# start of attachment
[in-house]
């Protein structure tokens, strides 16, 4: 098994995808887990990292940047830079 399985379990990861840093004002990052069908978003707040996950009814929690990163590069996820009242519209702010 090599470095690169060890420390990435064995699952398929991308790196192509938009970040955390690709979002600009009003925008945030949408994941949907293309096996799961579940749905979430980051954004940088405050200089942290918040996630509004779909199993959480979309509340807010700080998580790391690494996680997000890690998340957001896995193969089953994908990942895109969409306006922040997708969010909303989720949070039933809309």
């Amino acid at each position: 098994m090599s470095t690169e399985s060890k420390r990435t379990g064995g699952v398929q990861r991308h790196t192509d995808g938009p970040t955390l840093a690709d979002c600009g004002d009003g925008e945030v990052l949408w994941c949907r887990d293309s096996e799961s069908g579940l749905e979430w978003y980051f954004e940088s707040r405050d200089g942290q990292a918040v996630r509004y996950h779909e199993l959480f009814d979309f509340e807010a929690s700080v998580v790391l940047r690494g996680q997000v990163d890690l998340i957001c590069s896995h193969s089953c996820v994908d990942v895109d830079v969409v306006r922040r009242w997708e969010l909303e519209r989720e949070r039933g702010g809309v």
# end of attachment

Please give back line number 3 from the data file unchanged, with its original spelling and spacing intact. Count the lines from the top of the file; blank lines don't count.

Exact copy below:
């Amino acid at each position: 098994m090599s470095t690169e399985s060890k420390r990435t379990g064995g699952v398929q990861r991308h790196t192509d995808g938009p970040t955390l840093a690709d979002c600009g004002d009003g925008e945030v990052l949408w994941c949907r887990d293309s096996e799961s069908g579940l749905e979430w978003y980051f954004e940088s707040r405050d200089g942290q990292a918040v996630r509004y996950h779909e199993l959480f009814d979309f509340e807010a929690s700080v998580v790391l940047r690494g996680q997000v990163d890690l998340i957001c590069s896995h193969s089953c996820v994908d990942v895109d830079v969409v306006r922040r009242w997708e969010l909303e519209r989720e949070r039933g702010g809309v």